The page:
This takes both time and money. By adapting the stable isotope method to use simulations instead, the botanists have bypassed the need to travel the world collecting reference samples. “(Our model) makes the process of origin identification faster and cheaper,” he adds.

In environmental plant biology — as in archaeology, conservation, food forensics and law enforcement — stable isotope analysis is a crucial method.

Because stable isotopes (those that “ do not decay into other elements “) record environmental and physiological variation, Kahmen and his team interpret them in order to learn how plants respond to changes in their surroundings — such as drought or rising temperatures — over time.

Though food fraud isn’t their primary area of interest, they saw the potential to adapt plant physiological isotope models and apply their understanding of how these signals are being generated. “In this case, we turned it around a little bit, and we looked at the potential of plants to record environmental signals across space,” says Kahmen.

Based on their models, which were driven by a dataset of environmental variables such as temperature and humidity collected across Europe over 11 years, they were able to map the isotopes of different elements and see how they vary by location.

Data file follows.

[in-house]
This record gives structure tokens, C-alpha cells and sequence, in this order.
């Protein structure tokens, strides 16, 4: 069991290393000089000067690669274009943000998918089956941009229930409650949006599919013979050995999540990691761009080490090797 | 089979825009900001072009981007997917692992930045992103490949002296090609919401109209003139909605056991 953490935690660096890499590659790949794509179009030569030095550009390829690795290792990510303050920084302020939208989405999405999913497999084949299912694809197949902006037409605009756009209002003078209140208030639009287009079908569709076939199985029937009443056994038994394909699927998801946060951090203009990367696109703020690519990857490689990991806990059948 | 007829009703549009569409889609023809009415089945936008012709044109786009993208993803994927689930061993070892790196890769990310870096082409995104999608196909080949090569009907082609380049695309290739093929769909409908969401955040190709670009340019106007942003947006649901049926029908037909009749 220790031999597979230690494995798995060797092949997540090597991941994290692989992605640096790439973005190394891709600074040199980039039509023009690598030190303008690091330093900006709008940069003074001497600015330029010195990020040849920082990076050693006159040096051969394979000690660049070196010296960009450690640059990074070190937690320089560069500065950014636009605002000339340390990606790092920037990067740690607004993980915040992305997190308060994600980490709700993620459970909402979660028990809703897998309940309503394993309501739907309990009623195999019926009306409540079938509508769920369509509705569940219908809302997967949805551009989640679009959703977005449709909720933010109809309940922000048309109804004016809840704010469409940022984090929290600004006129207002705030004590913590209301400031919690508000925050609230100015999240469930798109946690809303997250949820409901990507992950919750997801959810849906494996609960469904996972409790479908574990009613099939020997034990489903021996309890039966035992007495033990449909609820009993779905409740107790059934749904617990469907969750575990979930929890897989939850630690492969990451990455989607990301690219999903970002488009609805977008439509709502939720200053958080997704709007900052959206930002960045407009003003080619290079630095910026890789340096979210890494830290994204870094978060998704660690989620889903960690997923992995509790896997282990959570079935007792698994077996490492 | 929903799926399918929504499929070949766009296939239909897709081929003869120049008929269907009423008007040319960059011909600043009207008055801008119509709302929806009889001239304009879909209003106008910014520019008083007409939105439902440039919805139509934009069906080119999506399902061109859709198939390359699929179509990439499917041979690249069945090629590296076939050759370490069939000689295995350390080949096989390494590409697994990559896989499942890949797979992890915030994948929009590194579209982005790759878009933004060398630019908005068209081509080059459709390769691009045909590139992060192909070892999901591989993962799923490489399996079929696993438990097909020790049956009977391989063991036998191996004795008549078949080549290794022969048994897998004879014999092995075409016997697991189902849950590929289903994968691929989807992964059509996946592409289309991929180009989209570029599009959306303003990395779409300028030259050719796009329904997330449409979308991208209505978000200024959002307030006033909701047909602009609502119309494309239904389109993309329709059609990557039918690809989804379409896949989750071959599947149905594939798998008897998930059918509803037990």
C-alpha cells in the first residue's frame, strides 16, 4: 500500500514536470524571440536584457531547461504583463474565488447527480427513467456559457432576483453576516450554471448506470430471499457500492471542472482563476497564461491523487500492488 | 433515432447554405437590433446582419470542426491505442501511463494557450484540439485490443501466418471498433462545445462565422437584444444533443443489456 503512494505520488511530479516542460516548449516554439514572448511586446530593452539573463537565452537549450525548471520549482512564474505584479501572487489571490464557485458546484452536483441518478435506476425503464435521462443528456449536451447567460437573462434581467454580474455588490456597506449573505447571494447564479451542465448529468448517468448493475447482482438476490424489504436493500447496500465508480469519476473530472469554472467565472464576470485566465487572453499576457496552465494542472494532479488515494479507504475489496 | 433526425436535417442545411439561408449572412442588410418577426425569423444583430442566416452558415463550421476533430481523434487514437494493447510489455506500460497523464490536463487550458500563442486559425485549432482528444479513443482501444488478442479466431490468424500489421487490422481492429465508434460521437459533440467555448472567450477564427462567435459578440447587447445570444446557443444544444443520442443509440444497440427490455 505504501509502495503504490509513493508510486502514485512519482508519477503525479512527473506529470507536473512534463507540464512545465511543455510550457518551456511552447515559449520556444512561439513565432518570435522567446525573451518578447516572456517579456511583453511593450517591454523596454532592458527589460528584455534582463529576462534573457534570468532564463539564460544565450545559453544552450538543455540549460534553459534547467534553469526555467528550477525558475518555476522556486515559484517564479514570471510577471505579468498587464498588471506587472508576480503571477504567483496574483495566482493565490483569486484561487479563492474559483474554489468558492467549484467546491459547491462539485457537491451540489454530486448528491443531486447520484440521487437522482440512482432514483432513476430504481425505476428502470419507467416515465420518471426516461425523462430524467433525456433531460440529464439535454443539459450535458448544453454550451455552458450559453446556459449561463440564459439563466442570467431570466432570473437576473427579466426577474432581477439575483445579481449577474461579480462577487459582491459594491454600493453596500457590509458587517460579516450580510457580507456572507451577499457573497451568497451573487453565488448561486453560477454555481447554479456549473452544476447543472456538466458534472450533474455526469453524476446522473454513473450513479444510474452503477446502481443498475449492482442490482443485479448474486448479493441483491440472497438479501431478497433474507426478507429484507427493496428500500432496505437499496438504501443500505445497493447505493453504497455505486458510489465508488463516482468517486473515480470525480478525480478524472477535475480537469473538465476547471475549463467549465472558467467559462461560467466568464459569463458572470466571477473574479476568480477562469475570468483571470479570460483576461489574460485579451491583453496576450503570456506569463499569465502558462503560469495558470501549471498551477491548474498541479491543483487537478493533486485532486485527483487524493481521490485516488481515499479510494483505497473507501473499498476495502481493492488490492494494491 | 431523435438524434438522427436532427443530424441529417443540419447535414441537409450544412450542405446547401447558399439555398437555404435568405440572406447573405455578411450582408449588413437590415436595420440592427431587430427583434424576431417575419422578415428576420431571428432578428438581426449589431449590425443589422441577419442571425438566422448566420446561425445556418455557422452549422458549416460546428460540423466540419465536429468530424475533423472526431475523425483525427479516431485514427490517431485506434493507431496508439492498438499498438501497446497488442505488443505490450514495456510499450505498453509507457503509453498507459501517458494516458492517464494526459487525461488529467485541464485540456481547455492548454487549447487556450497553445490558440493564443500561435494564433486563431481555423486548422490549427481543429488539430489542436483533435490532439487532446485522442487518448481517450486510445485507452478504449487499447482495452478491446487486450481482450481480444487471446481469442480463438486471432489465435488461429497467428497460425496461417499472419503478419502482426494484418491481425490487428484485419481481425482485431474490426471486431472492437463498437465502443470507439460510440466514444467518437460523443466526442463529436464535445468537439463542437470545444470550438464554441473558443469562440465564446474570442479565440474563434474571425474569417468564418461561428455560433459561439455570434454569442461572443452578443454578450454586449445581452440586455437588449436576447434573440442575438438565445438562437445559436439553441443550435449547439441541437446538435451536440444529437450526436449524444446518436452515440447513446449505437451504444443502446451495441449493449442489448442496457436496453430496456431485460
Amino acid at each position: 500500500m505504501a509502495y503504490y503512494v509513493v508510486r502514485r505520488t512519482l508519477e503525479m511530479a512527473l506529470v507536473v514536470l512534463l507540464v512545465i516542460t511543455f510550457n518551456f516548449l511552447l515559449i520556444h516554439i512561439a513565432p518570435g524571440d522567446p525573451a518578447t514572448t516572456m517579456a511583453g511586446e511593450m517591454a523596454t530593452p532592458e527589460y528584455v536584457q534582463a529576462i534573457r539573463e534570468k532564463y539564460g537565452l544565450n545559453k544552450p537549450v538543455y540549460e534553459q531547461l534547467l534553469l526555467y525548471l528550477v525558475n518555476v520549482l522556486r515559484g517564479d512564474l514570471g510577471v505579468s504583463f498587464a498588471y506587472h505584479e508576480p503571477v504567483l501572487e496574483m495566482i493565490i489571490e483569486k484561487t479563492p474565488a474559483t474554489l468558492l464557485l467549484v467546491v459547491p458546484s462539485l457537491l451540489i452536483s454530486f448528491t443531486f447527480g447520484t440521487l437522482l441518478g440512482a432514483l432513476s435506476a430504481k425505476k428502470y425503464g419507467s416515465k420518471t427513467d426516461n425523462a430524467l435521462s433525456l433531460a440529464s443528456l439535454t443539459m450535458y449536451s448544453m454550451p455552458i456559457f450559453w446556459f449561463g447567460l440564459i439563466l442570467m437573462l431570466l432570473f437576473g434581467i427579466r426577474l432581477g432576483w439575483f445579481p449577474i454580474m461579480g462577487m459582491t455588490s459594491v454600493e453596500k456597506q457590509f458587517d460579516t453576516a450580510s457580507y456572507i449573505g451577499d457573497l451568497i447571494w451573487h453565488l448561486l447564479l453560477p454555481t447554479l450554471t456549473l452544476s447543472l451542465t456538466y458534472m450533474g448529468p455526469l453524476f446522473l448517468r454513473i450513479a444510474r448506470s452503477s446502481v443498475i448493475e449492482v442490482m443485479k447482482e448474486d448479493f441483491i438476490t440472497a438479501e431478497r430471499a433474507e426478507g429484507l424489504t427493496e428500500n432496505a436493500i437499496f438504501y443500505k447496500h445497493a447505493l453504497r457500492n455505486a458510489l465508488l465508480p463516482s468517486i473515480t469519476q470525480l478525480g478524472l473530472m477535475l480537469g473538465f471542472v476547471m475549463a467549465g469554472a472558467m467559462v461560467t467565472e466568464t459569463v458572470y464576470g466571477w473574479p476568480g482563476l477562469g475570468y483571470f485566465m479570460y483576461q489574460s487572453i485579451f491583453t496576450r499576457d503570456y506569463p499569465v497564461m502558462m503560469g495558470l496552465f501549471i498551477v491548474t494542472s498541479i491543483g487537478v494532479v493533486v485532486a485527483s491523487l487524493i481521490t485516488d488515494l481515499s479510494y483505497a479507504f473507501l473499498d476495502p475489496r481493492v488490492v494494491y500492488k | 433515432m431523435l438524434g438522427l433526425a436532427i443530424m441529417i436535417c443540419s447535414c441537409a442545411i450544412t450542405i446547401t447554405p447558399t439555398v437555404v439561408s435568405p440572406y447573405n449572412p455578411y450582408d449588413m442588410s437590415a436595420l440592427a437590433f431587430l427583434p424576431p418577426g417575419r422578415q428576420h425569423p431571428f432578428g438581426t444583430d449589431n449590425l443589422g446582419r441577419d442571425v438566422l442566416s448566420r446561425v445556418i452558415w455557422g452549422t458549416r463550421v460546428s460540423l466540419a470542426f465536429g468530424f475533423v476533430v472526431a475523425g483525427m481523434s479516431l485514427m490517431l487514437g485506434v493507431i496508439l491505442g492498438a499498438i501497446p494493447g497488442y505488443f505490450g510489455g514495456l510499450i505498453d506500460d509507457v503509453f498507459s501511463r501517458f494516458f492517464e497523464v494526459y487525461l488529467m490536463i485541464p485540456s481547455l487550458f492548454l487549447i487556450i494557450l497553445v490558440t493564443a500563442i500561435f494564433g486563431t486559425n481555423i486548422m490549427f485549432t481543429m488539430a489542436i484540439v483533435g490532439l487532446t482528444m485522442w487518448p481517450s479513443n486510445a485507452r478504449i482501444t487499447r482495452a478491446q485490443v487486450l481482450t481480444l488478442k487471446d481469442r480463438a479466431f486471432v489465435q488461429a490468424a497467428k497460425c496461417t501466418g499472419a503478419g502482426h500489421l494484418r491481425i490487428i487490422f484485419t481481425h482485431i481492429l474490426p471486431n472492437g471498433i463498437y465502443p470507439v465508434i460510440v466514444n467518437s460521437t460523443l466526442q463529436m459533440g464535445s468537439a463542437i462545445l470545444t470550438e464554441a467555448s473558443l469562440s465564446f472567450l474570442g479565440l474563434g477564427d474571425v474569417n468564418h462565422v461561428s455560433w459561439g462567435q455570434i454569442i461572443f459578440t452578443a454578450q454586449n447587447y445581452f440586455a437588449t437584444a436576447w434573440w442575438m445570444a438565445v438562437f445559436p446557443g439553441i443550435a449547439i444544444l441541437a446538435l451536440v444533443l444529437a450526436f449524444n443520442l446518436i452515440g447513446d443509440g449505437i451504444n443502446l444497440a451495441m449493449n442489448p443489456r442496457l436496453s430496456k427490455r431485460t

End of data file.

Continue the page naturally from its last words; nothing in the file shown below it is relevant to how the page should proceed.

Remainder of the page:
Using their approach, it’s still necessary to measure the isotopic signature for the suspicious product. But by simulating the isotope patterns in plants across space, the researchers have eliminated the need to physically collect reference samples from the regions in question. They can now compare the suspect sample to the values their model generates to see if it supports or contradicts the country-of-origin claims.

“The big advantage of our method here is that it’s not only faster and cheaper, but you can actually simulate the theoretical isotope signals for regions that would otherwise be very, very difficult to get to,” says Kahmen. “With our method, we don’t have to go there. We can essentially simulate what the values there would be and then can compare a product to these values.”

While conventional stable isotope analysis is used to verify the geographic origin of meat products, such as Welsh lamb or beef , and track the migration of monarch butterflies (as in a study led by Environment Canada research scientist Keith A. Hobson ), non-plant organisms are beyond the scope of their model, Kahmen says. But with “minor adjustments,” it could be used to verify the origin of all plant products, including timber.

Illegally extracted timber is a multi-million dollar industry taking an economic, environmental and social toll. Extrapolating their model to wood, Kahmen says, is a potential next step.

“Illegal logging is a big environmental issue that I’m interested in. And so I think we could actually translate some of our basic science that we are doing into something that is applied in a similar way. We could offer a tool to law enforcement agencies or the WWF to try to constrain these illegal timber cuts; I think that would be a useful contribution to society.”